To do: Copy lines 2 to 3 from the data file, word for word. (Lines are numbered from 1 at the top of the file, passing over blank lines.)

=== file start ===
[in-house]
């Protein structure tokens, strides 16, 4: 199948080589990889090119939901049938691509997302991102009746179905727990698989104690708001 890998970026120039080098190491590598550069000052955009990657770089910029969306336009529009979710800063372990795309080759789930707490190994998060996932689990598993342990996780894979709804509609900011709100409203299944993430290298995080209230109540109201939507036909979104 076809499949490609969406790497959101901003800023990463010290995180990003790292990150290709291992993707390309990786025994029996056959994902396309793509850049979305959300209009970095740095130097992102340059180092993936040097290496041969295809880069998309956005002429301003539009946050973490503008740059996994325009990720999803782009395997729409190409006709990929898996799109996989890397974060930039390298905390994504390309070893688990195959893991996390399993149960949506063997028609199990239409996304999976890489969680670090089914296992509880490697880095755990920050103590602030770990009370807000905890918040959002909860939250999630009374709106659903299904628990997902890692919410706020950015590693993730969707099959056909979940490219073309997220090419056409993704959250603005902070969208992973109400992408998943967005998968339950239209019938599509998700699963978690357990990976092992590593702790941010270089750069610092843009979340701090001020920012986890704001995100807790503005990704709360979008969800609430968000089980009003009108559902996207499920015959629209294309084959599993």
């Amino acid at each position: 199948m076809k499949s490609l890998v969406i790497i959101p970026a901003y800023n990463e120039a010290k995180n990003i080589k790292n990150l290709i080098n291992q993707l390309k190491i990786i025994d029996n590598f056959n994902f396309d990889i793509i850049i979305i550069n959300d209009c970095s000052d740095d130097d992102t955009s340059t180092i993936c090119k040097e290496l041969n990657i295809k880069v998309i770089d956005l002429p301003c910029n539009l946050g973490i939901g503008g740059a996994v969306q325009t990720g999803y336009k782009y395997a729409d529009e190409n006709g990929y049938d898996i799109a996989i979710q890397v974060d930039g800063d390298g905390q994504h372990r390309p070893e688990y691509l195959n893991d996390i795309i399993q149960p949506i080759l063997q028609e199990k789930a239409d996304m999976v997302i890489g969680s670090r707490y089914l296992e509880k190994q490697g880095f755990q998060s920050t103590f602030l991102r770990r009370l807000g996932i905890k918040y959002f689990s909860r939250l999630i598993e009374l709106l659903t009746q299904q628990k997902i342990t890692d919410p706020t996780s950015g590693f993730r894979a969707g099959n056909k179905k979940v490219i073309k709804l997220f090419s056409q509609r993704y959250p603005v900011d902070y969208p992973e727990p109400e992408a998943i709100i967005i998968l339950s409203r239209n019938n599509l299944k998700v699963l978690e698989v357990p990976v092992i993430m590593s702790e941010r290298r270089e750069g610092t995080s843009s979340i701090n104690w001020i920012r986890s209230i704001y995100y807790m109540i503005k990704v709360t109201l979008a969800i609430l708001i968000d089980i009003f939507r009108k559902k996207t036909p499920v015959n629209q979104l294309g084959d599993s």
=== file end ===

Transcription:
């Protein structure tokens, strides 16, 4: 199948080589990889090119939901049938691509997302991102009746179905727990698989104690708001 890998970026120039080098190491590598550069000052955009990657770089910029969306336009529009979710800063372990795309080759789930707490190994998060996932689990598993342990996780894979709804509609900011709100409203299944993430290298995080209230109540109201939507036909979104 076809499949490609969406790497959101901003800023990463010290995180990003790292990150290709291992993707390309990786025994029996056959994902396309793509850049979305959300209009970095740095130097992102340059180092993936040097290496041969295809880069998309956005002429301003539009946050973490503008740059996994325009990720999803782009395997729409190409006709990929898996799109996989890397974060930039390298905390994504390309070893688990195959893991996390399993149960949506063997028609199990239409996304999976890489969680670090089914296992509880490697880095755990920050103590602030770990009370807000905890918040959002909860939250999630009374709106659903299904628990997902890692919410706020950015590693993730969707099959056909979940490219073309997220090419056409993704959250603005902070969208992973109400992408998943967005998968339950239209019938599509998700699963978690357990990976092992590593702790941010270089750069610092843009979340701090001020920012986890704001995100807790503005990704709360979008969800609430968000089980009003009108559902996207499920015959629209294309084959599993």
């Amino acid at each position: 199948m076809k499949s490609l890998v969406i790497i959101p970026a901003y800023n990463e120039a010290k995180n990003i080589k790292n990150l290709i080098n291992q993707l390309k190491i990786i025994d029996n590598f056959n994902f396309d990889i793509i850049i979305i550069n959300d209009c970095s000052d740095d130097d992102t955009s340059t180092i993936c090119k040097e290496l041969n990657i295809k880069v998309i770089d956005l002429p301003c910029n539009l946050g973490i939901g503008g740059a996994v969306q325009t990720g999803y336009k782009y395997a729409d529009e190409n006709g990929y049938d898996i799109a996989i979710q890397v974060d930039g800063d390298g905390q994504h372990r390309p070893e688990y691509l195959n893991d996390i795309i399993q149960p949506i080759l063997q028609e199990k789930a239409d996304m999976v997302i890489g969680s670090r707490y089914l296992e509880k190994q490697g880095f755990q998060s920050t103590f602030l991102r770990r009370l807000g996932i905890k918040y959002f689990s909860r939250l999630i598993e009374l709106l659903t009746q299904q628990k997902i342990t890692d919410p706020t996780s950015g590693f993730r894979a969707g099959n056909k179905k979940v490219i073309k709804l997220f090419s056409q509609r993704y959250p603005v900011d902070y969208p992973e727990p109400e992408a998943i709100i967005i998968l339950s409203r239209n019938n599509l299944k998700v699963l978690e698989v357990p990976v092992i993430m590593s702790e941010r290298r270089e750069g610092t995080s843009s979340i701090n104690w001020i920012r986890s209230i704001y995100y807790m109540i503005k990704v709360t109201l979008a969800i609430l708001i968000d089980i009003f939507r009108k559902k996207t036909p499920v015959n629209q979104l294309g084959d599993s």